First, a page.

Karl of a lawyer, who was an adherent to

Karl Marx is the most famous and influential social thinker of the XIX
century. He was born on May 5, 1818 in the German family of a lawyer, who was an
adherent to the ideas of the French Enlightenment. After graduating from the
Gymnasium in Trier in 1835, Marx studied law, history and philosophy at the
Faculty of Law in Bonn and later in Berlin. At the time of studying, he becomes
a member of the so-called “Doctor Club1”, that includes the radical Young Hegelians:
the Bruno brothers and Edgar Bauer, who profoundly influenced the style of
Marx’s thinking.

In 1843, Marx married, but his family lived in
poverty despite the financial help from Friedrich Engels, his best friend. As
an ethnic Jew, Marx did not identify himself with Jewry and belonged to the
category of so-called “Jewish-hating Jews”. Marx identified himself
primarily as German. Also, he was in constant confrontation with various
political movements, not only bourgeois, but also the workers and the
socialist. Finally, he certainly turned out to be marginalized in the class
sense: he came from a wealthy social stratum and resolutely opposed it,
proclaiming the necessity of the dictatorship of the proletariat.

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Marx is
famous for criticizing the whole idea of classical political economy and
establishing a new own tradition of Marxism, which later becomes a term which
has nothing to do with Marx’s ideas. In developing his critique of capitalism, Marx also helped
to trigger the development of sociology. The latter provided an alternative
account of modern industrial societies as the basis for economic, social, and
political reforms that might prevent the revolution Marx predicted and for
which a growing working class movement was mobilizing.

Marx, living in the 19th
century, has seen the conditions of workers in England of that time and the life
during Spring of Nations in 1848. The Revolutions of 1848 turned Europe into
revolting and unstable piece, starting from Paris to Frankfurt, to Budapest, to
Naples, where liberal protests were against conservative settlement. Marx,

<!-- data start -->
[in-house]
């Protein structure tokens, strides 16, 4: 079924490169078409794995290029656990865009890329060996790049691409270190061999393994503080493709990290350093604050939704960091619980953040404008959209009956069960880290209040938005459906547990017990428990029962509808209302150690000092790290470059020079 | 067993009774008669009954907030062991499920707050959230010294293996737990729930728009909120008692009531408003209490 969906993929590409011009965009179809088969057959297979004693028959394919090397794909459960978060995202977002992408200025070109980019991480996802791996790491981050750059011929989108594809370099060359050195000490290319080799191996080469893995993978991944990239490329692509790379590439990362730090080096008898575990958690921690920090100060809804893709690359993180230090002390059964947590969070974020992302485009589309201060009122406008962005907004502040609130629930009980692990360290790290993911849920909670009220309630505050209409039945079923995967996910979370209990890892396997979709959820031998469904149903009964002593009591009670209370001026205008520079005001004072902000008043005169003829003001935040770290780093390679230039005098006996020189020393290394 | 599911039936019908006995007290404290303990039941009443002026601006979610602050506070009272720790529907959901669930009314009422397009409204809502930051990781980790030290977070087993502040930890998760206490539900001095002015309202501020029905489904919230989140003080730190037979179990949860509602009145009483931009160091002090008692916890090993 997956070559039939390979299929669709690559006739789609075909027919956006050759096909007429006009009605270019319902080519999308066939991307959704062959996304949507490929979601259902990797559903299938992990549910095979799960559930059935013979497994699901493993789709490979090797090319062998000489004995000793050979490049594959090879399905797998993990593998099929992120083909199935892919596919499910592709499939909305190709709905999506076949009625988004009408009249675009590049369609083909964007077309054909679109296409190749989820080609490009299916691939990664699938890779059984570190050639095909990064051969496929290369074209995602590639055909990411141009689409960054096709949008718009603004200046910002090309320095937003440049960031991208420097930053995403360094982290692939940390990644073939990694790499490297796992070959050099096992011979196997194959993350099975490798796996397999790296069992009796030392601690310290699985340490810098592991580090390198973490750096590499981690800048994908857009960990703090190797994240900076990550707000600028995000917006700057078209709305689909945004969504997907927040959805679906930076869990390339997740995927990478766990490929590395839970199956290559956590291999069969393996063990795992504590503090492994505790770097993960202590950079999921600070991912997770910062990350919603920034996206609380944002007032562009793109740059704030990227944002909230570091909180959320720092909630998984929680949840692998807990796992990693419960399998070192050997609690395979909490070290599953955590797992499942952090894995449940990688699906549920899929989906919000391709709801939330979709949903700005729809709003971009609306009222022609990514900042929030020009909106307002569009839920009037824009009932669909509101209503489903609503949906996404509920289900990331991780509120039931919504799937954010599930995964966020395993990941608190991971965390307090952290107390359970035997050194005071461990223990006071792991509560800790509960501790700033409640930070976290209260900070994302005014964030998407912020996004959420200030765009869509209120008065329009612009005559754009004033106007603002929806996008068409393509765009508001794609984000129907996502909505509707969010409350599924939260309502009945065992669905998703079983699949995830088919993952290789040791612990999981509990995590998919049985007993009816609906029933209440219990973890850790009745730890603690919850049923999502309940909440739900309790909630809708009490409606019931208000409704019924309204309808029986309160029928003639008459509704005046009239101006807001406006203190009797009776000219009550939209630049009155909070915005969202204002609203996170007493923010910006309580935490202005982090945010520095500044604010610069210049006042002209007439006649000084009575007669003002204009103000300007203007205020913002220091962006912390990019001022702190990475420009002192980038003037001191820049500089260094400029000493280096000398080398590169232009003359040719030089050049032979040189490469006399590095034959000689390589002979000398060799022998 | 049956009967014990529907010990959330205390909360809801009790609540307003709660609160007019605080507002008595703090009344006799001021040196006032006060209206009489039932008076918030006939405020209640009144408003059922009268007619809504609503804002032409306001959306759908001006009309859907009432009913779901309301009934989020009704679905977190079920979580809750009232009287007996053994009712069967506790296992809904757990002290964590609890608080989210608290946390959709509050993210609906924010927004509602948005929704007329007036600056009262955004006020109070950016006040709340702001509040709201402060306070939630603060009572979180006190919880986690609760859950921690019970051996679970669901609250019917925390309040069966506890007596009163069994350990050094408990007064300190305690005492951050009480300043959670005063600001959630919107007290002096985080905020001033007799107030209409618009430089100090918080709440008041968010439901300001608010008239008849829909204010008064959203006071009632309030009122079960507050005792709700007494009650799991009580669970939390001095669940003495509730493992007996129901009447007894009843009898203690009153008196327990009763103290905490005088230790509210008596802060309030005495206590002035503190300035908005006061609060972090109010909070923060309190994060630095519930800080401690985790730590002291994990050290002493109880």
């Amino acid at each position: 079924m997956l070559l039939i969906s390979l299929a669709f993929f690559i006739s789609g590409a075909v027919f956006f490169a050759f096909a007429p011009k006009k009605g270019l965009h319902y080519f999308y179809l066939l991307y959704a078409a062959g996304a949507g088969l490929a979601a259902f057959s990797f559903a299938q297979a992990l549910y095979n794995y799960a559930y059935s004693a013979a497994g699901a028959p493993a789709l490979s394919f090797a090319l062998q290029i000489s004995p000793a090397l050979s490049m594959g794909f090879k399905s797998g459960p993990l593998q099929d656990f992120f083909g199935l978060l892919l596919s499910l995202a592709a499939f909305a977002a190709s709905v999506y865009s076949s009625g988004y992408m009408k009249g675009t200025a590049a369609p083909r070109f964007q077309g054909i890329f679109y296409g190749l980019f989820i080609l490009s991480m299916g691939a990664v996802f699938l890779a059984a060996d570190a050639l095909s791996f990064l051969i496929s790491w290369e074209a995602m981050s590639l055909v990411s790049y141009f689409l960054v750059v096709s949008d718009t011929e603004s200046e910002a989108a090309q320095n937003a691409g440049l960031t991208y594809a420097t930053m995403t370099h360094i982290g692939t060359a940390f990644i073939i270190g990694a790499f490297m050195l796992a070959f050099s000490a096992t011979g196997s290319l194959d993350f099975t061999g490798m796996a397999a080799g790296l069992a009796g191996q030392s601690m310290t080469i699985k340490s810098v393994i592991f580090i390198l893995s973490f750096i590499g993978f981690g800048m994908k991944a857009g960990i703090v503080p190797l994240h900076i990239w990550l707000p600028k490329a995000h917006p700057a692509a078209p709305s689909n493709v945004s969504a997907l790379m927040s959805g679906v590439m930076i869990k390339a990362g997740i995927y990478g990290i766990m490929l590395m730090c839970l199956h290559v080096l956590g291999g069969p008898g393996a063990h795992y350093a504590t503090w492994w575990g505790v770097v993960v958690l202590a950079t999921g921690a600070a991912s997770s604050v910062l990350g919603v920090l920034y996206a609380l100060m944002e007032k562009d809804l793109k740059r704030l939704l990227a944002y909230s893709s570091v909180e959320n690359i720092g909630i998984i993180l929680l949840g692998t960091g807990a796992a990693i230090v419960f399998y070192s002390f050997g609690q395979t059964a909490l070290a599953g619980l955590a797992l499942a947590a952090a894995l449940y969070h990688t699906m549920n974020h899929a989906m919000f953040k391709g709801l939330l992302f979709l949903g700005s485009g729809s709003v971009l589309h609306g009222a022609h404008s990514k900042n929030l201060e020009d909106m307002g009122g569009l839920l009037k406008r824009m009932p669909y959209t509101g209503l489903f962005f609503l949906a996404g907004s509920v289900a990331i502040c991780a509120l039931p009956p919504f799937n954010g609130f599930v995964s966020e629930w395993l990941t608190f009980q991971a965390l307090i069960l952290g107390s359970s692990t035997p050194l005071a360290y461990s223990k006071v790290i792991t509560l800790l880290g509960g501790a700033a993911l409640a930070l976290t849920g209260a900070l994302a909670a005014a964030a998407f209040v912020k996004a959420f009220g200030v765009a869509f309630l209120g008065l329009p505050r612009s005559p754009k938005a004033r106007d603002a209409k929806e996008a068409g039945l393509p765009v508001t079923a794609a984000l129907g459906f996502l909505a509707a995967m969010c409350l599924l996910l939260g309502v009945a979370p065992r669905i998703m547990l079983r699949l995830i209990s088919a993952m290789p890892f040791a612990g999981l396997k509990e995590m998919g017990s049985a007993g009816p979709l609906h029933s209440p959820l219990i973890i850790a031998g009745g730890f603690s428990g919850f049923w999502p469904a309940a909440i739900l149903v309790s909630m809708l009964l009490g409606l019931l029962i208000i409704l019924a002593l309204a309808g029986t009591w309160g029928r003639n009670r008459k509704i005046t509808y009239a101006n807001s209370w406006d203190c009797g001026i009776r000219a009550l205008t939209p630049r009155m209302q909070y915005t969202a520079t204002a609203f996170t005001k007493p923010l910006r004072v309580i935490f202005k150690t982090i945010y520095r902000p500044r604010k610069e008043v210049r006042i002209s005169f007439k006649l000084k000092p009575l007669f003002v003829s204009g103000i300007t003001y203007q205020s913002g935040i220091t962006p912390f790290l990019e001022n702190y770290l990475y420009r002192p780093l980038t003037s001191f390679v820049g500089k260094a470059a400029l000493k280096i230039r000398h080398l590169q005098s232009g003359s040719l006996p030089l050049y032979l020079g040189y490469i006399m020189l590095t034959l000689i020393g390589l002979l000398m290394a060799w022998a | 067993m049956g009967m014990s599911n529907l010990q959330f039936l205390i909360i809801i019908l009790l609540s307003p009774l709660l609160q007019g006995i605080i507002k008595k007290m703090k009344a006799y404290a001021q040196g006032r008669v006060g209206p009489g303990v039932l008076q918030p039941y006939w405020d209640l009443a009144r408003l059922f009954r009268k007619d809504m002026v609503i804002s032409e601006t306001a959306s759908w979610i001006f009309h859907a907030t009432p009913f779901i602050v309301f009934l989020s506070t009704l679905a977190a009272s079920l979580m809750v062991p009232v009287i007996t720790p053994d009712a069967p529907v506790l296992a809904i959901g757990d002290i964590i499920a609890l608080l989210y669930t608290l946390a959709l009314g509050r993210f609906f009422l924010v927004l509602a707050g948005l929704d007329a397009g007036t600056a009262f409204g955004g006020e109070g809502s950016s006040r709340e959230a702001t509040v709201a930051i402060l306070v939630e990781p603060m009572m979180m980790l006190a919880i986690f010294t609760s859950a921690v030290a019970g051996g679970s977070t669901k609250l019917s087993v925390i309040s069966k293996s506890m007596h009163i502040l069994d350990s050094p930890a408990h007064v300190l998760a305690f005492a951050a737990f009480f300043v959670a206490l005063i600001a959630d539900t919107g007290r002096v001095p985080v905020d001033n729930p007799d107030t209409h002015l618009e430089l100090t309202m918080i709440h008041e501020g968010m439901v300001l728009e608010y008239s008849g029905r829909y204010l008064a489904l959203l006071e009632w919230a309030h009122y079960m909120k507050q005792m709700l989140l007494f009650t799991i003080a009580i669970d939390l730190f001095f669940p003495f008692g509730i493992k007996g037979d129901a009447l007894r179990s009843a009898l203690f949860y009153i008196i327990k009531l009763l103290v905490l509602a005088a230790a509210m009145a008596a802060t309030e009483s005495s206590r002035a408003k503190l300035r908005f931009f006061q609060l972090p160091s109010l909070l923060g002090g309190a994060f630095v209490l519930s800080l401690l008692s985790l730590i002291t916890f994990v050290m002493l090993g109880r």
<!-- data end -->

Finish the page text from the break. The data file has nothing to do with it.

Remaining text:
living in France at that time, was able to write a book “The Class Struggle in
France with 1848 to 1850 “(1850)”, which expresses all pain and struggle
lower classes had during the hard time. This all means that Marx’s engagement
with specific socio-economic problems of the time was a way to address the poor
position of lower class on the social hierarchical tree.

There is a well-known idea coming from Engels and formulated by Lenin in
the article “Three Sources and Three Components of Marxism,” that the
sources of Marx’s teaching as a whole are German classical philosophy, British
political economy and French utopian socialism. In addition, Marx and Engels
recognized as their predecessors the English and French materialists of the
17th-18th centuries.

It is necessary to note the influence of the natural sciences on the
formation of Marx’s sociology. This applies, in particular, to such sciences as
geology and biology. Geology served as one of the sources of Marxian ideas
about the social system and its structure (the idea of ??a formation).

Sociality, according to Marx, manifests itself not only in the form of
“direct collectivity”, when the individual interacts with others face
to face. Society is present in a person and influences his behavior even when
the individual is alone with himself.

Marx’s understanding of social reality was strongly
influenced by his radicalism, socio-political utopia, providentialist belief in
the universal triumph of communism and the liberation mission of the
proletariat. His scientific research was primarily a means of substantiating
post festum these already formed ideals. Hence the division into
“prehistory” and “genuine” history, the development of the
study of revolutions into the thesis of the need for the continuous
revolutionization of society, the transformation of the study of the class struggle
into its praise. As a result, the proletariat, which, according to Marx,
establishes its dictatorship, no longer acts as a “gravedigger”, but
as a “killer” of the ruling classes.  


For the
purpose of this analysis, there will be discussed five main issues that Marx’s
work concerns. The first one is about a philosophical dispute between idealism
and materialism as well as the nature of social class. For this purpose it
might be useful to compare Hegelian idealism and Marxian materialism. Hegel
believed that self-consciousness of the mind is a disembodied entity and that individual
minds are fragments of Absolute Spirit, and that ‘real is rational’. Hegel
despised poverty and political oppression, and attributed it to illusions
caused by religion, and the emancipation would depend if a person could
overcome false feelings.

            Marx argued
that ‘it is not the consciousness of men that determines their existence, but
their social existence that determines their consciousness’. Only free society
allows one to develop himself, and that pathological organization of society
was to blame in case of misery and poverty. Human emancipation required the
material transformation of the whole society rather than a change in a single
individual. He viewed man as a social animal who made himself through active
labour- main principle of materialist ontology of labour. I believe that Marx
supposed economic world, rather than intellectual was a key to development.

The second point is historical materialism which helps to